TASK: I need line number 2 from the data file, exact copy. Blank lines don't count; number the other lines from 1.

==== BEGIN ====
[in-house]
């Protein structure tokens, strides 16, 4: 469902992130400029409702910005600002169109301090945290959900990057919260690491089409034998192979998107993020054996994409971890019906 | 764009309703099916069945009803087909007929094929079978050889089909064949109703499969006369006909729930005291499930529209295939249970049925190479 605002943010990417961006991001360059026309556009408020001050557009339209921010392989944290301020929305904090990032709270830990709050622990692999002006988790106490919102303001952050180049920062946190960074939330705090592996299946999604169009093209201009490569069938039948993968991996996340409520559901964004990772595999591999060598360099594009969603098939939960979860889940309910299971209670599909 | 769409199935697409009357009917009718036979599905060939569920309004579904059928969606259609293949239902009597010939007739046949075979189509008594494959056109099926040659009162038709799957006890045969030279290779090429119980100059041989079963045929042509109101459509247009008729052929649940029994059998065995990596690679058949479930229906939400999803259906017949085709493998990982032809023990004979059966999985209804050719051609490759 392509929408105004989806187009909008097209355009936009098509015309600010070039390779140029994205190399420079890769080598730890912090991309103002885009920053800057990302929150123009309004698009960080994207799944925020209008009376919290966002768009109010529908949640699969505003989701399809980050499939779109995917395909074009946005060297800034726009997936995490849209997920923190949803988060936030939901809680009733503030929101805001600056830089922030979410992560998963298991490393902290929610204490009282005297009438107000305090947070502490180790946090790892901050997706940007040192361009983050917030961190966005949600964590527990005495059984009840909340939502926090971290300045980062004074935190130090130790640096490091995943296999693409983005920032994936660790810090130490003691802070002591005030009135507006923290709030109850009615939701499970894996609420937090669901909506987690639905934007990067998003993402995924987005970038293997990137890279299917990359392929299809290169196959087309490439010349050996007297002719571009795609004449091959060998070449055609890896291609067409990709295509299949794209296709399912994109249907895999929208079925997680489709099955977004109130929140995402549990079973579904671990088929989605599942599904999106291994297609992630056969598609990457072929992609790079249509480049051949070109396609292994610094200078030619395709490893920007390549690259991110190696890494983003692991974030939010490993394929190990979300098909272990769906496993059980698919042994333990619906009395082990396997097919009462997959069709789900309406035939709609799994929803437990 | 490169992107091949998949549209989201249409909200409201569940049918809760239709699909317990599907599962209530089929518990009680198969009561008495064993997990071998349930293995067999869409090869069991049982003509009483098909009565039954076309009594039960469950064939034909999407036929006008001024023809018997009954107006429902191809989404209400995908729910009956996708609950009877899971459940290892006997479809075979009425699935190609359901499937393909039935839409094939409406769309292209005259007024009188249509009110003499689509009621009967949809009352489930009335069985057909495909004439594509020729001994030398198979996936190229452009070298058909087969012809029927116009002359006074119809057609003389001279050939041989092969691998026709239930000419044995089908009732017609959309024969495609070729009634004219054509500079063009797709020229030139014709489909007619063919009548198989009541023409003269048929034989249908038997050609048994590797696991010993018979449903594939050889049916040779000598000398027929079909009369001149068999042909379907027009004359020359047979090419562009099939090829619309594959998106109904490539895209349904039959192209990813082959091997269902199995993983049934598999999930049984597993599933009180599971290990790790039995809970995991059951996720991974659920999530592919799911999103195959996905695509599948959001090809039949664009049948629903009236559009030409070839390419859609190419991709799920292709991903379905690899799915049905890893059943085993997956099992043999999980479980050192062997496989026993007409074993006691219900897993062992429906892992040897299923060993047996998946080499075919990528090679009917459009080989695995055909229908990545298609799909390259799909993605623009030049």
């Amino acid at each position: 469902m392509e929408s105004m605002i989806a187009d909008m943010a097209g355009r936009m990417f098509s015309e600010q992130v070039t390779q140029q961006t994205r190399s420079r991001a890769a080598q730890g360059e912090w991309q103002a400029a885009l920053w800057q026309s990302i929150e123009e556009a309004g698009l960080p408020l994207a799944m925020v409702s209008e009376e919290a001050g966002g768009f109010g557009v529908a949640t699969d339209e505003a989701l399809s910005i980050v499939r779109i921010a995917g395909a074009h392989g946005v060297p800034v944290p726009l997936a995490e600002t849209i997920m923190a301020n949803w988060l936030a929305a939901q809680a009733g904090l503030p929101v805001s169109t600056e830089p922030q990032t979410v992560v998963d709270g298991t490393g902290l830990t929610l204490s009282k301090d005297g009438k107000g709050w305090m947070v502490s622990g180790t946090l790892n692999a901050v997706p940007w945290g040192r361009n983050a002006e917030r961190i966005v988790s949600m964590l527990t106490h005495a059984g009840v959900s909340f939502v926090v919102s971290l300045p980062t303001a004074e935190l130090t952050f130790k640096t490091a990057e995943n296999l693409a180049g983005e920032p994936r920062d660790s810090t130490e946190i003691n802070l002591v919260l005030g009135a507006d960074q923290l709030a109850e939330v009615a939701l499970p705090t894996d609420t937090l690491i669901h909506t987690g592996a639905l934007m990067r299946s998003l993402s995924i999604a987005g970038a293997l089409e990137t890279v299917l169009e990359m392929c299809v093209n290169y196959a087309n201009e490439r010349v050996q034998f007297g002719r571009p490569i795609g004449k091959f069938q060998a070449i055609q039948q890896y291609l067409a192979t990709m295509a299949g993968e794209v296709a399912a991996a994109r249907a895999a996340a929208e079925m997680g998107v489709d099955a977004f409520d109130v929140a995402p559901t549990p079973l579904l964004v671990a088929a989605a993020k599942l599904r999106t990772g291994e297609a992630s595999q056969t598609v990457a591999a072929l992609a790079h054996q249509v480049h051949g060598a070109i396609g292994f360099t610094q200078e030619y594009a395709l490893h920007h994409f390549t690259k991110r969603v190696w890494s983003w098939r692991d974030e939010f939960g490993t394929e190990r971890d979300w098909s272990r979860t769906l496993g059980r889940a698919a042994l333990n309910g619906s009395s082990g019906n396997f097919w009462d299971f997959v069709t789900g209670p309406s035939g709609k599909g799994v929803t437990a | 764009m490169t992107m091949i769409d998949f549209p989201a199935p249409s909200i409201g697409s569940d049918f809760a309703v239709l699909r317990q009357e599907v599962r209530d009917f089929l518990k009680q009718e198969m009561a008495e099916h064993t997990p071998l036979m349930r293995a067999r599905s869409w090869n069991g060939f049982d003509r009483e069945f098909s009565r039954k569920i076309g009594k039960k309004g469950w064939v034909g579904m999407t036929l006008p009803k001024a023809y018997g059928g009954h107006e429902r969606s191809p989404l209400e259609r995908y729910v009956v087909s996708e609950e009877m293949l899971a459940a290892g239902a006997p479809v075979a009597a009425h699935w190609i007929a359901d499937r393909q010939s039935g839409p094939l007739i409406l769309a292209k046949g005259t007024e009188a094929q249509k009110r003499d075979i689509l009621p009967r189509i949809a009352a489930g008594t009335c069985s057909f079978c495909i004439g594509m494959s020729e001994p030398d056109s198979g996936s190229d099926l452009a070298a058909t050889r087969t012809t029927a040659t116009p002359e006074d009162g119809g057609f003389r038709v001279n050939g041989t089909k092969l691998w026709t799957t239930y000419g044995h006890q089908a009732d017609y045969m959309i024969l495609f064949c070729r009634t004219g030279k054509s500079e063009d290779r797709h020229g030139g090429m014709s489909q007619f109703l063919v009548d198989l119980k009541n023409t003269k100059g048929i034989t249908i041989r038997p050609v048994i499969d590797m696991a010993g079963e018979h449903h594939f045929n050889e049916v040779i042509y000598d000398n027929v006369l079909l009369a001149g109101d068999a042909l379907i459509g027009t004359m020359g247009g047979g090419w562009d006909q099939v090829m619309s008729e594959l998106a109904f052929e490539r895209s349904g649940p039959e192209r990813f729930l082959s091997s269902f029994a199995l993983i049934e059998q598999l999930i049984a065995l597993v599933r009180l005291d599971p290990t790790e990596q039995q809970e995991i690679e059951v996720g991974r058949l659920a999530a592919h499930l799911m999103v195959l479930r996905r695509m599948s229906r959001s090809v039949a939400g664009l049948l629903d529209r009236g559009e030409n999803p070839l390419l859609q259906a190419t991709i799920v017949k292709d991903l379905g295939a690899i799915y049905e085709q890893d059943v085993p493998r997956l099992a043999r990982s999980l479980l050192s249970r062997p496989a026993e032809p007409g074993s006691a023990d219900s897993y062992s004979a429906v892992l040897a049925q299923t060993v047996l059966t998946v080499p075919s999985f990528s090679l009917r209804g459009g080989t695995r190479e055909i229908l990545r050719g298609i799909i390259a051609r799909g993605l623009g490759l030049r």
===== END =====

């Protein structure tokens, strides 16, 4: 469902992130400029409702910005600002169109301090945290959900990057919260690491089409034998192979998107993020054996994409971890019906 | 764009309703099916069945009803087909007929094929079978050889089909064949109703499969006369006909729930005291499930529209295939249970049925190479 605002943010990417961006991001360059026309556009408020001050557009339209921010392989944290301020929305904090990032709270830990709050622990692999002006988790106490919102303001952050180049920062946190960074939330705090592996299946999604169009093209201009490569069938039948993968991996996340409520559901964004990772595999591999060598360099594009969603098939939960979860889940309910299971209670599909 | 769409199935697409009357009917009718036979599905060939569920309004579904059928969606259609293949239902009597010939007739046949075979189509008594494959056109099926040659009162038709799957006890045969030279290779090429119980100059041989079963045929042509109101459509247009008729052929649940029994059998065995990596690679058949479930229906939400999803259906017949085709493998990982032809023990004979059966999985209804050719051609490759 392509929408105004989806187009909008097209355009936009098509015309600010070039390779140029994205190399420079890769080598730890912090991309103002885009920053800057990302929150123009309004698009960080994207799944925020209008009376919290966002768009109010529908949640699969505003989701399809980050499939779109995917395909074009946005060297800034726009997936995490849209997920923190949803988060936030939901809680009733503030929101805001600056830089922030979410992560998963298991490393902290929610204490009282005297009438107000305090947070502490180790946090790892901050997706940007040192361009983050917030961190966005949600964590527990005495059984009840909340939502926090971290300045980062004074935190130090130790640096490091995943296999693409983005920032994936660790810090130490003691802070002591005030009135507006923290709030109850009615939701499970894996609420937090669901909506987690639905934007990067998003993402995924987005970038293997990137890279299917990359392929299809290169196959087309490439010349050996007297002719571009795609004449091959060998070449055609890896291609067409990709295509299949794209296709399912994109249907895999929208079925997680489709099955977004109130929140995402549990079973579904671990088929989605599942599904999106291994297609992630056969598609990457072929992609790079249509480049051949070109396609292994610094200078030619395709490893920007390549690259991110190696890494983003692991974030939010490993394929190990979300098909272990769906496993059980698919042994333990619906009395082990396997097919009462997959069709789900309406035939709609799994929803437990 | 490169992107091949998949549209989201249409909200409201569940049918809760239709699909317990599907599962209530089929518990009680198969009561008495064993997990071998349930293995067999869409090869069991049982003509009483098909009565039954076309009594039960469950064939034909999407036929006008001024023809018997009954107006429902191809989404209400995908729910009956996708609950009877899971459940290892006997479809075979009425699935190609359901499937393909039935839409094939409406769309292209005259007024009188249509009110003499689509009621009967949809009352489930009335069985057909495909004439594509020729001994030398198979996936190229452009070298058909087969012809029927116009002359006074119809057609003389001279050939041989092969691998026709239930000419044995089908009732017609959309024969495609070729009634004219054509500079063009797709020229030139014709489909007619063919009548198989009541023409003269048929034989249908038997050609048994590797696991010993018979449903594939050889049916040779000598000398027929079909009369001149068999042909379907027009004359020359047979090419562009099939090829619309594959998106109904490539895209349904039959192209990813082959091997269902199995993983049934598999999930049984597993599933009180599971290990790790039995809970995991059951996720991974659920999530592919799911999103195959996905695509599948959001090809039949664009049948629903009236559009030409070839390419859609190419991709799920292709991903379905690899799915049905890893059943085993997956099992043999999980479980050192062997496989026993007409074993006691219900897993062992429906892992040897299923060993047996998946080499075919990528090679009917459009080989695995055909229908990545298609799909390259799909993605623009030049």